MAINTENANCE/REPAIRS:
During the review and testing, we broke nothing. We came close a couple times on some rough landings outside, but it came out OK. I have talked with a couple other early drivers of the 1/25th Ambush and was told the leaf springs may be a weak point depending on what your doing. We haven’t see this first hand, but though it might be important to mention because we have had similar troubles with fuller sized 1/10th scale vehicles with leaf springs. CAUTION: When you are working on a rig this small, the tools are limited to only a couple hex tools and needle nose pliers. Having said that, I strongly suggest working on a pit mat with an edge or a magnetic parts tray so parts and hardware don’t roll away. The parts on 1/25th scale Ambush Crawler are super tiny in comparison to what you would normally be used to working on with larger scale vehicles.

Hot
> 2.4GHz technology.
>Isolated, standard micro steering servo
>Open 3rd channel.
>Great details and scale look.
>Fit and finish of the assembly was clean and easy to work on.

Not
> No USB (120v) power port adapter included.
> The T-handle wrench in the box is a great idea, but ours rounded out during the review when trying to remove the tire for illustration purposes. Using a proper metal nut driver is recommended.

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LINKS
Pro-Line Racing

 

 

 

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Filed Under: FeaturedReviewsRock Crawlers and Scale

Christopher Oswald About the Author: Christopher is our Senior Editor and a professional automotive technician by trade, he has been a RC enthusiast for over 20 years and has hobby store experience under his belt. He has closed off many racing seasons with top podium finishes. His favorite is the Canadian National Championship series. He resides in Winnipeg, Manitoba, Canada. Good old fashioned competitive racing, scale crawling and some Sunday afternoon parking lot bashing is just some of his favorite ways to enjoy RC. When he isn’t writing, racing or bashing, Christopher spends his time with his wife and kids. Christopher also finds time to contribute other articles and RC tech on a variety of topics around the web. Christopher has his own personal RC project showcase website “R/C Modz Full Throttle” where you can find some of his own personal custom rigs. You can also follow Christopher on Twitter for up-to-date project's and review notifications at @RCTrkStp_Chris If you ever have any questions or comments, email Christopher at rctruckstopchris@gmail.com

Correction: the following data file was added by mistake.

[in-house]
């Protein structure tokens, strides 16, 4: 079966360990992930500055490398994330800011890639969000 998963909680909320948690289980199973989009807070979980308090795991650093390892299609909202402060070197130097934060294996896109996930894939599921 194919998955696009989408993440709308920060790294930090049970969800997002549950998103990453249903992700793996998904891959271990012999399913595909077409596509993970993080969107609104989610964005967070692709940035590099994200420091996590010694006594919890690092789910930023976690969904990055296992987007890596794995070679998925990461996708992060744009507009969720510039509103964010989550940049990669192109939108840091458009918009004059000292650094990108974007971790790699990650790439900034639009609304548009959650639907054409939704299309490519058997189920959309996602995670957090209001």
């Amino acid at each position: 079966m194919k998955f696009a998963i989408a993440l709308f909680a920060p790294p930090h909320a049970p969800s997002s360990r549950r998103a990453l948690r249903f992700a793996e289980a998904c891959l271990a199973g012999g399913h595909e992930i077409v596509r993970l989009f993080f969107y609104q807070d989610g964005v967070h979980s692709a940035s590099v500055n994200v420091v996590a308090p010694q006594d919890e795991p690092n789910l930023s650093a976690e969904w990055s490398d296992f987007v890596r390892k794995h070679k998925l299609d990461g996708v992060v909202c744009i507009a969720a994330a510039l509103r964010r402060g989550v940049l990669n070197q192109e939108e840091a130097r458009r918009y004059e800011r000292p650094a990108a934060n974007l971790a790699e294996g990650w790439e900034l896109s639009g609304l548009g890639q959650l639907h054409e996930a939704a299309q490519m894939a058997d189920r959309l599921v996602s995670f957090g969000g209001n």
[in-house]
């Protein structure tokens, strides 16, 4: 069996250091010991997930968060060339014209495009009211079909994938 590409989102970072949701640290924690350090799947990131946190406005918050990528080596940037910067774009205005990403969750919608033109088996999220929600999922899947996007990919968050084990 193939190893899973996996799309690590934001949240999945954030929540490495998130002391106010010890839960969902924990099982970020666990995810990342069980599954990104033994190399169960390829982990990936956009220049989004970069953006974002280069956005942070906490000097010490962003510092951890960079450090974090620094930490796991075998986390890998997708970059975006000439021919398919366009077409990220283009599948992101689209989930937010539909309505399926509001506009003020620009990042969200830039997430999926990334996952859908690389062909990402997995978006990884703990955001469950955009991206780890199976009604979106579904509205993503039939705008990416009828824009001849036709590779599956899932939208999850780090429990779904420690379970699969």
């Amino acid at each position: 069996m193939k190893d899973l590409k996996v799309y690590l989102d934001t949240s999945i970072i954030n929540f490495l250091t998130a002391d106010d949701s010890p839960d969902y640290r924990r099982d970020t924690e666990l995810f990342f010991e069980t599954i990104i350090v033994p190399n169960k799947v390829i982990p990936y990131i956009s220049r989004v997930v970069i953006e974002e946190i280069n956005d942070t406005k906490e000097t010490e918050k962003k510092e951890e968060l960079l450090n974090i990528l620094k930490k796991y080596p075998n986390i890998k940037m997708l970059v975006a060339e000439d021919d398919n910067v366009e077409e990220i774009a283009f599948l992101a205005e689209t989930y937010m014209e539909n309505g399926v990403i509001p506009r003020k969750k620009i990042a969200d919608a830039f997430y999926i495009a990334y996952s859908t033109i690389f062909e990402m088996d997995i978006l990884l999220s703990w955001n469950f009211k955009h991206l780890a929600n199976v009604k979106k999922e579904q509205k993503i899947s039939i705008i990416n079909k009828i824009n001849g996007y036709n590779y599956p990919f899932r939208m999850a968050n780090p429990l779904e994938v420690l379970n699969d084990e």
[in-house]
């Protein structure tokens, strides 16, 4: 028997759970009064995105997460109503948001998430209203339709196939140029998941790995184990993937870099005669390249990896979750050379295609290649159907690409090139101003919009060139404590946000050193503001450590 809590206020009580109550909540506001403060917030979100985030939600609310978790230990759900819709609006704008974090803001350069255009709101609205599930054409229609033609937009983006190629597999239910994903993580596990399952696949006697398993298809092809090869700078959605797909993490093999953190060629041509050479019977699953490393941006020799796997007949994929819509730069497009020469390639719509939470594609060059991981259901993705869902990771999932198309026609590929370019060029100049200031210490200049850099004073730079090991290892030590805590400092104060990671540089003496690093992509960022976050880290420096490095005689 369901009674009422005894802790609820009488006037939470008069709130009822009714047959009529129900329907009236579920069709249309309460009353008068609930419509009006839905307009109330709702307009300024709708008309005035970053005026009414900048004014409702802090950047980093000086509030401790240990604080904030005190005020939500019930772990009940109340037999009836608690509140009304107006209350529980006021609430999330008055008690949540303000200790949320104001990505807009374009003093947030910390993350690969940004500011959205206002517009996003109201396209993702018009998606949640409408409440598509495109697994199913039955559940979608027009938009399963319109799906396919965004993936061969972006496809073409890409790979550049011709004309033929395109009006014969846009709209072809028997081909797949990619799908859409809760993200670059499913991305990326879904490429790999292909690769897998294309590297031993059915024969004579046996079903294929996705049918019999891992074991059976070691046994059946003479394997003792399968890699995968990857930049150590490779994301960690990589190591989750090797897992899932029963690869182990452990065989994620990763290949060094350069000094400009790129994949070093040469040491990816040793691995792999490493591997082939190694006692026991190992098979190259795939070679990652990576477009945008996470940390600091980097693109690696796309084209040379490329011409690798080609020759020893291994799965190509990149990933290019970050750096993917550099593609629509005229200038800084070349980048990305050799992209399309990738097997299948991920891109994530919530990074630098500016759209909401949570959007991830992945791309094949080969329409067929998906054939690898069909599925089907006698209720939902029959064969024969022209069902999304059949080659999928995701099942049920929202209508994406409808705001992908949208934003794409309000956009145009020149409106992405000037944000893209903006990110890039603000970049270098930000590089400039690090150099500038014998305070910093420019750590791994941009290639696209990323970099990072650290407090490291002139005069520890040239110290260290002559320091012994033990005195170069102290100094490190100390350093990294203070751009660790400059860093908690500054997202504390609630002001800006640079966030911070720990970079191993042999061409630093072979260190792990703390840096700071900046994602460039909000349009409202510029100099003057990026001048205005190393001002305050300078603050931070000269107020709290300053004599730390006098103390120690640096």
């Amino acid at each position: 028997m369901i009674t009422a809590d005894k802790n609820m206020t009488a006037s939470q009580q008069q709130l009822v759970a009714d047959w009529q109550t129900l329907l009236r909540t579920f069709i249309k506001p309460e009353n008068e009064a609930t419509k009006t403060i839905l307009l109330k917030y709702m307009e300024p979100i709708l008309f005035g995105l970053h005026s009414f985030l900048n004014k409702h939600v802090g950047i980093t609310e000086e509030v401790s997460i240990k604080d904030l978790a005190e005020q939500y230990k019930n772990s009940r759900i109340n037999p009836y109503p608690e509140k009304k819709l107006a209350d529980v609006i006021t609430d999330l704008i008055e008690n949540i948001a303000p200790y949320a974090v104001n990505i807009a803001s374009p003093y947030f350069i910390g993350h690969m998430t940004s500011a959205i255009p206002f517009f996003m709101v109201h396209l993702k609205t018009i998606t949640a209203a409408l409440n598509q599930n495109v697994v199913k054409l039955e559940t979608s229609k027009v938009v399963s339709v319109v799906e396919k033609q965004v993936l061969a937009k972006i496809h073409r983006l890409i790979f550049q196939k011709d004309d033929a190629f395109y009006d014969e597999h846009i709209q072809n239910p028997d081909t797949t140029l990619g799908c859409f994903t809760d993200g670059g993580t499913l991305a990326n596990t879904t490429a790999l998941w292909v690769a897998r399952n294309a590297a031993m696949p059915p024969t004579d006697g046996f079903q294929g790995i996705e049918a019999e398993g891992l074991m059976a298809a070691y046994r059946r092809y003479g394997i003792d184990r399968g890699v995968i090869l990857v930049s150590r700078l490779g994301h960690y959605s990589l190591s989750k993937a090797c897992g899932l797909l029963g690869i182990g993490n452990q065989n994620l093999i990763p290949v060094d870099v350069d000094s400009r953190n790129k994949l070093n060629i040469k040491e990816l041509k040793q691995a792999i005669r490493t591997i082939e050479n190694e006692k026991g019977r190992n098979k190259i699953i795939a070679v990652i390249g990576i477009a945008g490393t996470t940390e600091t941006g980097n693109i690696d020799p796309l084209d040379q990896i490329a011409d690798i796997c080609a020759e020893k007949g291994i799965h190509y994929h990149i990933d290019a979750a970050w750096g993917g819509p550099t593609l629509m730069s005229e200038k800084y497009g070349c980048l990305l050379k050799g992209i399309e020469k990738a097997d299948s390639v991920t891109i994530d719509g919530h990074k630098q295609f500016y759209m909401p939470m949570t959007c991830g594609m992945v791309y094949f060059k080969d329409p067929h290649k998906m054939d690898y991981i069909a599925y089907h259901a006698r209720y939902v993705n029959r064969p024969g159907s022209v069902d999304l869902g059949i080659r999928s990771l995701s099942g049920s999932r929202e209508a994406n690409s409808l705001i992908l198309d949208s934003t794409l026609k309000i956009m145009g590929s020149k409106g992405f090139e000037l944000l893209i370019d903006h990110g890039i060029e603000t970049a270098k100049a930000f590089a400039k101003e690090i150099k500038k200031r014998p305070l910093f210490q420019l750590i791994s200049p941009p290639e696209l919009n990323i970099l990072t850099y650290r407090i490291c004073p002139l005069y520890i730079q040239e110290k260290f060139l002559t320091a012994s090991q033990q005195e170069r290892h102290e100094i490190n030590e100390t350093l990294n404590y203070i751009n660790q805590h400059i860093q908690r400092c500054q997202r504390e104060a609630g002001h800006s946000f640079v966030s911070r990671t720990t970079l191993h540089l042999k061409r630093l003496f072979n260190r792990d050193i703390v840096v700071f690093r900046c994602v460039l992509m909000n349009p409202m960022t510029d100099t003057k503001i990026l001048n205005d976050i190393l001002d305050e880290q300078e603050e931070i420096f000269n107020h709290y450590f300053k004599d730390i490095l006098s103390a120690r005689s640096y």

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  1. James says:

    The tires come pre-glued and I want to add weights. Do you know if I soak these in acetone to release the glue, if the entire wheel and tire will be dissolved in the process?

  2. Hey James,
    I know acetone is a popular tire remover, in this case I would use extreme care with wheels this small. The plastic wheel is pretty small and acetone does weaken plastic and I would be nervous in doing this. Also, if it’s weight you want to add I should point that the inside air space of these tires isn’t a lot and weight would largely restrict any tire deflection/deflation when crawling.
    I would try and open only the inside tire bead and perhaps try squeezing in small lead pellets. I wouldn’t “soak” these wheels/tires.